Dorothy Arzner, the legendary film director who helmed more studio films than any other woman in history, was honored by Paramount Pictures on Thursday, with the studio dedicating one of the buildings on its Hollywood lot in her name.
Arzner directed 11 films for Paramount in the 1920s and 1930s, breaking glass ceilings as the first female member of the Director’s Guild of America and inventor of the boom microphone. In the 1960s, she started teaching at UCLA’s film school, where she had a soon-to-be-famous student — Francis Ford Coppola.
Coppola traveled from Chicago to the dedication ceremony to honor his former teacher, who he described as “salty and sort of tough, but she had a heart that was as big as the world, and one way I knew it was because every time she came to class, she would always bring boxes of cookies and crackers because she knew we were starving to death and had no money, and she would always have stuff so we could eat.”
The “Godfather” director also remembered some tricks of the trade that Arzner taught him, including the importance of sitting on set in view of the actors, even today with the use of video assist, because she told him, “They’re doing it for you, they’re not doing it for anyone else and if they see you smile or if they see you nod they have a way to gauge what they’re doing.”
Coppola closed his dedication with a particularly impactful memory of one night when he was sitting on the steps at UCLA and Arzner walked by.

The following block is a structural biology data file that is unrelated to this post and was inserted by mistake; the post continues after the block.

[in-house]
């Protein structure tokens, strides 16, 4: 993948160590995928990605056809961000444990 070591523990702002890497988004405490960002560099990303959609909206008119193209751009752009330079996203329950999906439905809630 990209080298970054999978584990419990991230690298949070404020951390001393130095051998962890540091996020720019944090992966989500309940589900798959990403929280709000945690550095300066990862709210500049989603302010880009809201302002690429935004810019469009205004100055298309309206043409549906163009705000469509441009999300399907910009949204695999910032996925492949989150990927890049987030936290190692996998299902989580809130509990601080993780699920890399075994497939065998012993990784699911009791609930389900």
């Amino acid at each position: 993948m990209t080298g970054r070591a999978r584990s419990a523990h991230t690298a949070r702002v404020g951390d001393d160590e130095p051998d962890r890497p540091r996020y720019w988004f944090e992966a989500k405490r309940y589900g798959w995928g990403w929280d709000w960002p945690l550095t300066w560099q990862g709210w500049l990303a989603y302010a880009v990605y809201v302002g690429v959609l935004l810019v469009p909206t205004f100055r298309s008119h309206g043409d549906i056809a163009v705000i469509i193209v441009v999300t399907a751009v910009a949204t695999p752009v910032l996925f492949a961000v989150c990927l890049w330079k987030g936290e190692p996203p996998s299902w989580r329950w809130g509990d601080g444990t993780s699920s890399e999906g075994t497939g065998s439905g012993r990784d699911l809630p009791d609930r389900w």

“She stopped and she handed me a box of crackers that she always had with her for her hungry students and she said to me, ‘You’ll make it, I know, I’ve been around and I know.’ Then she disappeared into the shadows like the ending of one of her movies,” he said. “So I don’t know the proper way to pay respect to a woman as you gather now that I always referred to as Ms. Arzner only because of my immense respect for her.”
At that point, he turned to a large photo of the director on set and spoke directly to it, saying, “I can never thank you enough Ms. Arzner for the many things you taught me, all of which helped me through the next 50 years of my career and for your prediction that gave me the confidence to go on and become a film director. Thank you.”
Paramount CEO Jim Gianopulos was also on hand at the dedication, revealing a plaque on the Dressing Room building in Arzner’s name. Arzner died in 1979 at age 82 after starting her career as a stenographer and going on to make more than 50 films.
Directors Betty Thomas, Mimi Leder, and Lyndall Hobbs were also on hand along with tech exec Wendy Aylsworth.
(Pictured: Jim Gianopulos and Francis Coppola)